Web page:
19 April 2007
Workers compensation: High Court decision on employer's obligations & the Comcare Scheme
In this bulletin we look at a decision of the High Court that may have a significant impact on employers and insurers and employer’s obligations to take out ‘State insurance’.
Attorney General of Victoria and the Minister for Employment and Workplace Relations
On 1 November 2004, Optus was granted a licence under Part VIII of the Safety Rehabilitation and Compensation Act 1998 (Cth) (the Act) to join the Comcare Workers Compensation Scheme on the basis it was an eligible corporation within the meaning of the Act. Optus became a ‘self-insurer’ within the meaning of the Comcare scheme such that its liability to pay workers compensation was governed by the Comcare scheme rather than ’the scheme of State insurance’.
Optus’ rationale for obtaining a Comcare licence was two-fold. Firstly, its premium would reduce by an estimated $186,000 per month and, secondly, it would be on a ‘level-playing field’ with its competitor, Telstra, who was also licensed under Comcare (Optus was granted its licence because of this very reason, namely it carries on business in competition with a Commonwealth Authority, Telstra).
The Victorian Government challenged the granting of a licence to Optus and argued the granting of a licence was an invalid exercise of power under section 51(xiv) of the Constitution in that the Commonwealth was making laws with respect to State insurance, which it was not empowered to do.
Section 51(xiv) empowers the Commonwealth to make laws with respect to:
"Insurance, other than State insurance; also State insurance extending beyond the limits of the State concerned".
The State also submitted the Commonwealth was restricting and altering the obligation of Optus to take out State insurance.
The Federal Minister said the exercise of power was valid and in accordance with section 51(xx) of the Constitution, namely the corporations power.
Due to the significant ramifications for the viability of State insurance schemes, New South Wales, South Australia and Western Australia intervened in the proceedings.
The High Court, by a 5-2 majority, held the Act was valid and did nothing more than create a scheme which applied to Commonwealth Authorities and certain eligible corporations of which Optus was one. It did ‘not prohibit the conduct of State insurance’ nor ‘impair the capacity of Victoria to conduct State insurance. They do not invade the area of protection given by the proviso to paragraph (xiv)".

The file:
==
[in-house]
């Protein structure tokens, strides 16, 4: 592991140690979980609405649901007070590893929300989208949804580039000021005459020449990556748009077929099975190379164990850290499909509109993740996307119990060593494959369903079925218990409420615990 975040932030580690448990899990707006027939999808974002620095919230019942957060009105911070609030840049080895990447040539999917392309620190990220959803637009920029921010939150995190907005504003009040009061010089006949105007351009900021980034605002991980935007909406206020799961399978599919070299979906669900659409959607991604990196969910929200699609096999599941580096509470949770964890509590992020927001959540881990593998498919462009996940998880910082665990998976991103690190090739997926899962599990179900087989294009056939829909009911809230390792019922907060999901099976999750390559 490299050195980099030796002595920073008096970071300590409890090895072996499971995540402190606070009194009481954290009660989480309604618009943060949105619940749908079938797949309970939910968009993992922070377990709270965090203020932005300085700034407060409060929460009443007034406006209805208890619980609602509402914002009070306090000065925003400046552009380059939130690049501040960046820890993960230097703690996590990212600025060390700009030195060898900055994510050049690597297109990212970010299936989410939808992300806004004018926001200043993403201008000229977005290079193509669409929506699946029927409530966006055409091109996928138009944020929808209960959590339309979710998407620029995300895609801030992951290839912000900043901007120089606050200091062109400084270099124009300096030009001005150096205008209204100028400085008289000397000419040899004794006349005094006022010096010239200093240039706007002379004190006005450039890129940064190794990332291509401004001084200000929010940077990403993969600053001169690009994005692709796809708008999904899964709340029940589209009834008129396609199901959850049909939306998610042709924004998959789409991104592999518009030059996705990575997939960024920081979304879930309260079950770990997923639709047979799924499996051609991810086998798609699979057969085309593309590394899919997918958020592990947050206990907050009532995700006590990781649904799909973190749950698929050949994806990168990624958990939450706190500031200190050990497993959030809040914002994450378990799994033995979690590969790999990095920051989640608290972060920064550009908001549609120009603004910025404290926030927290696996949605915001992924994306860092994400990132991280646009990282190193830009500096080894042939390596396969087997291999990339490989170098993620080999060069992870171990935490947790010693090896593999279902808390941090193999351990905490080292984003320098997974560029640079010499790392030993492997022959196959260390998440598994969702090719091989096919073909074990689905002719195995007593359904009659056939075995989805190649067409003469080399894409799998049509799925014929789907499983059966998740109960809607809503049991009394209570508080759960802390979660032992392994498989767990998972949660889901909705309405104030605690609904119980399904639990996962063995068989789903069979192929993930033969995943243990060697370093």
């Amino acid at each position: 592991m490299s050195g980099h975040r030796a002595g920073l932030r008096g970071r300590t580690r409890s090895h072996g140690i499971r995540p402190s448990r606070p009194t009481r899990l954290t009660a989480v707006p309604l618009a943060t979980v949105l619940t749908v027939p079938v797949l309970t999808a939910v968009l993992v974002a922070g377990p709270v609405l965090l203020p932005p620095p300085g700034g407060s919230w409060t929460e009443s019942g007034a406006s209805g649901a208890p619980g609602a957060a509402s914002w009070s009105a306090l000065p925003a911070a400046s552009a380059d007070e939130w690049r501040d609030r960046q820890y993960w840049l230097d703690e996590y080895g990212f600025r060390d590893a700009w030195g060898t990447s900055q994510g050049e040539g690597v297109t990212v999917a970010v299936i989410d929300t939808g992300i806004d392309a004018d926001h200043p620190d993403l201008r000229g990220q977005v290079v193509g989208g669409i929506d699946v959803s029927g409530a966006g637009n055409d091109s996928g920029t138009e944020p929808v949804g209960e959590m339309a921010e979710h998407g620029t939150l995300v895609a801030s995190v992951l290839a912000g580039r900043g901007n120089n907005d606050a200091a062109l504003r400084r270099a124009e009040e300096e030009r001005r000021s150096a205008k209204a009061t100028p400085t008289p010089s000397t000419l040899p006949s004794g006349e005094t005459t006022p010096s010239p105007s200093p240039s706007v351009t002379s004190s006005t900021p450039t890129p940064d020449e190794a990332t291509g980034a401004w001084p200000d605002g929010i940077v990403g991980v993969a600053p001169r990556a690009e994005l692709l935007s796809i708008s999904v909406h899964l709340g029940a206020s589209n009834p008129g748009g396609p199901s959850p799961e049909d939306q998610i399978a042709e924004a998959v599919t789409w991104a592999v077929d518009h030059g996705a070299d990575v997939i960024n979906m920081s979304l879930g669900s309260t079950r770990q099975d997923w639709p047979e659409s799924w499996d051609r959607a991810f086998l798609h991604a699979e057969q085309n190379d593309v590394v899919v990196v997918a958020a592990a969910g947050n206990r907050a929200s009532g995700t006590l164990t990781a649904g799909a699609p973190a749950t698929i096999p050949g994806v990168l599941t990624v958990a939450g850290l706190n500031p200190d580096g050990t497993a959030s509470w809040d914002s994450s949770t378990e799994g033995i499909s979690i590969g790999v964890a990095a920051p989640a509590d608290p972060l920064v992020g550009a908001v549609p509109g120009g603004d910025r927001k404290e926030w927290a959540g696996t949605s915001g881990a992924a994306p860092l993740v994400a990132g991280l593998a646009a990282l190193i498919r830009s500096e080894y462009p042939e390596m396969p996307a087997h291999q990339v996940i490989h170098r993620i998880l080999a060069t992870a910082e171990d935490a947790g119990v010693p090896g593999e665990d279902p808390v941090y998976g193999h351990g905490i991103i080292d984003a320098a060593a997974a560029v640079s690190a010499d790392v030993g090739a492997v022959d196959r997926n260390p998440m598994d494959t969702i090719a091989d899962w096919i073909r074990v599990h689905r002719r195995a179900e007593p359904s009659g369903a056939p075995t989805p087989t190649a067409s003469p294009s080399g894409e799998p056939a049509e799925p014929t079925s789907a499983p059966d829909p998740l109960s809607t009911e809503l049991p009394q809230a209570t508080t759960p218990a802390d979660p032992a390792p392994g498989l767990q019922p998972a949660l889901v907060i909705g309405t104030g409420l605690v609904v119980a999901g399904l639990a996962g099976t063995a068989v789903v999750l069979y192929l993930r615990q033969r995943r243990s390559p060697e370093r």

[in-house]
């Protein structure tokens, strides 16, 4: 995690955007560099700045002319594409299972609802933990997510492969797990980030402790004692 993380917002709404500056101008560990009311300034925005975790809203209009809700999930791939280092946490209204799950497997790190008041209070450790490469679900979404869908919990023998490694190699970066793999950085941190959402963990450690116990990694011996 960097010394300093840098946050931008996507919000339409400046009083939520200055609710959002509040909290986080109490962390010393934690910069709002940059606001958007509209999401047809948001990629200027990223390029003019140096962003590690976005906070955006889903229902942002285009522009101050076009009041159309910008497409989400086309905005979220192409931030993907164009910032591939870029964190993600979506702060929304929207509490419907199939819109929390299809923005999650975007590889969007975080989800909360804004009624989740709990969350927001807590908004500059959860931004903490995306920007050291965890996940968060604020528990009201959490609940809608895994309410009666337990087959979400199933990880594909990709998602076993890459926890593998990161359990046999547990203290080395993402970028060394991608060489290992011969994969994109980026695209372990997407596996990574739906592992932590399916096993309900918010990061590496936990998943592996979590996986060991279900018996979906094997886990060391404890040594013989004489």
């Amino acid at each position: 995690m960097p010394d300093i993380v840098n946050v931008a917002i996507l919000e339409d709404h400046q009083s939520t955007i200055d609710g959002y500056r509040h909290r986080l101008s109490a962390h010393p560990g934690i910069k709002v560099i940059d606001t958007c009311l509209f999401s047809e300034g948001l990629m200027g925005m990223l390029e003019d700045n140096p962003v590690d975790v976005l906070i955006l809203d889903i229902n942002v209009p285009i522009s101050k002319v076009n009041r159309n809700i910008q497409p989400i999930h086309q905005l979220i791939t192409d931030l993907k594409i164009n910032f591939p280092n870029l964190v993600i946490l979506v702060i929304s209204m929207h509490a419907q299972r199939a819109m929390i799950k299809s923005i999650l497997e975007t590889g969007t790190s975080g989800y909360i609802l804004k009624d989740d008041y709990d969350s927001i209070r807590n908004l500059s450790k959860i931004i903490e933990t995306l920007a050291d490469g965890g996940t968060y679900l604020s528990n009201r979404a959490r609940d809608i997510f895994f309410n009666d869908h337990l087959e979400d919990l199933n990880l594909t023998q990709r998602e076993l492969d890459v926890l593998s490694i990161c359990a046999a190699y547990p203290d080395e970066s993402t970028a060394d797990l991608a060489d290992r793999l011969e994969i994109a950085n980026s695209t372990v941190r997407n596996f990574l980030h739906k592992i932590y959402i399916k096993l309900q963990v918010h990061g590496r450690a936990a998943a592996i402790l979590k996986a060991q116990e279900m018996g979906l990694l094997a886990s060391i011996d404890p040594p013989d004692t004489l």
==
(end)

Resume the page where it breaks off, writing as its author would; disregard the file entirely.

Justices Gummow, Hayne, Heydon and Crennan said:
"As Fullagar J put it in Insurance Commissioner v Associated Dominions Assurance Society Pty Ltd, ‘the whole relation of insurer and insured’ is within the scope of the Federal Legislative power. However, the licensing provisions leave Optus at liberty to decide whether to take out insurance, and, if so, on what terms, or to remain a ‘self-insurer’. They do not touch and concern insurance in any more than an incidental fashion. Still less do the licensing provisions touch and concern ‘State insurance’ as must be made good if the appeal is to succeed".
The Court also determined that the State law requiring Optus to meet its liability under the State scheme altered, impaired or detracted from the Federal scheme such that the State law was invalid to the extent of its inconsistency with Commonwealth law under to section 109 of the Constitution.
Implications of the decision
This decision clears the way for large employers which carry on business in competition with a Commonwealth Authority, or businesses that were once a Commonwealth Authority, to apply to join the Comcare scheme. Depending on the number of employers who seek to move to the Comcare scheme the effect this decision has on State schemes could be far reaching, particularly the loss of funding from those employers who move to Comcare.
It is possible the States may consider legislating exit arrangements to make up for the loss of funding from employers moving away from the States. This decision suggests this may not be permitted. State schemes may seek to increase premiums for those who remain with the States to make up for the loss of funds. This latter course of action could lead to an exodus away from the scheme by employers eligible to apply to Comcare.
There are also implications in the area of occupational health and safety. The Commonwealth Occupational Health & Safety Act defines an employer as a body corporate for which a licence under Part VIII of the Act is in force. Section 4 of the Commonwealth Occupational Health & Safety Act indicates that Act applies to employers, as defined, to the exclusion of a law of a State or Territory that would usually apply to an employer’s occupational health or safety obligations.
The effect of this is that Optus, in being granted a licence under Part VIII of the Act, is now subject to one set of OH&S rules, namely the Commonwealth Occupational Health & Safety Act. That is, subject to the Commonwealth Act applying to every eventuality. Where the Commonwealth Occupational Health & Safety Act does not apply, the State or Territory laws still apply.
The benefit to Optus, and any other large employer willing to join the Comcare scheme, is the ‘flow on’ effect insofar as it streamlines its OH&S obligations into one system rather than being subject to varying OH&S laws in each individual State that it operates.
The reality of this decision is that there is little the States can do to prevent eligible employers seeking to opt out of State schemes and move to Comcare. This case suggests that if an employer can satisfy the Federal Minister for Employment and Workplace Relations that it is an eligible corporation then the States may be powerless to do anything to stop that employer taking out a self-insurance licence under Comcare.